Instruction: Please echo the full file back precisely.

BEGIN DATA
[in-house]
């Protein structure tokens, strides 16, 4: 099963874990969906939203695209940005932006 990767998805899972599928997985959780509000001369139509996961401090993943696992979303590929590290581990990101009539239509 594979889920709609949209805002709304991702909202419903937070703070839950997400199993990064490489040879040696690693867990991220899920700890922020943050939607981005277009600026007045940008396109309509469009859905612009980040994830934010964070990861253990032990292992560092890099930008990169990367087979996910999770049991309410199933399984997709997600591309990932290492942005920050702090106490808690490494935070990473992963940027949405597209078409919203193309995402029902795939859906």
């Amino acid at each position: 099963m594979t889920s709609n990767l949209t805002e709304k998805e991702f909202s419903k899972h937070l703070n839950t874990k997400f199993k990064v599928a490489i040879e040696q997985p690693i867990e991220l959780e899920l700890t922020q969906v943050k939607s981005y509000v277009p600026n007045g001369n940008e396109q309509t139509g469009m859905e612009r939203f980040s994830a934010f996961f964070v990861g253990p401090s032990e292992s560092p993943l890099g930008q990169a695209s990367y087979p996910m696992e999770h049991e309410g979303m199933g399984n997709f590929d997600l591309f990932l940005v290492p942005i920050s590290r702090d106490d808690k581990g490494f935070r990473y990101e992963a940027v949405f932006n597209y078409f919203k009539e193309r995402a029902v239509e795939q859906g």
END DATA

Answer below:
[in-house]
């Protein structure tokens, strides 16, 4: 099963874990969906939203695209940005932006 990767998805899972599928997985959780509000001369139509996961401090993943696992979303590929590290581990990101009539239509 594979889920709609949209805002709304991702909202419903937070703070839950997400199993990064490489040879040696690693867990991220899920700890922020943050939607981005277009600026007045940008396109309509469009859905612009980040994830934010964070990861253990032990292992560092890099930008990169990367087979996910999770049991309410199933399984997709997600591309990932290492942005920050702090106490808690490494935070990473992963940027949405597209078409919203193309995402029902795939859906």
């Amino acid at each position: 099963m594979t889920s709609n990767l949209t805002e709304k998805e991702f909202s419903k899972h937070l703070n839950t874990k997400f199993k990064v599928a490489i040879e040696q997985p690693i867990e991220l959780e899920l700890t922020q969906v943050k939607s981005y509000v277009p600026n007045g001369n940008e396109q309509t139509g469009m859905e612009r939203f980040s994830a934010f996961f964070v990861g253990p401090s032990e292992s560092p993943l890099g930008q990169a695209s990367y087979p996910m696992e999770h049991e309410g979303m199933g399984n997709f590929d997600l591309f990932l940005v290492p942005i920050s590290r702090d106490d808690k581990g490494f935070r990473y990101e992963a940027v949405f932006n597209y078409f919203k009539e193309r995402a029902v239509e795939q859906g």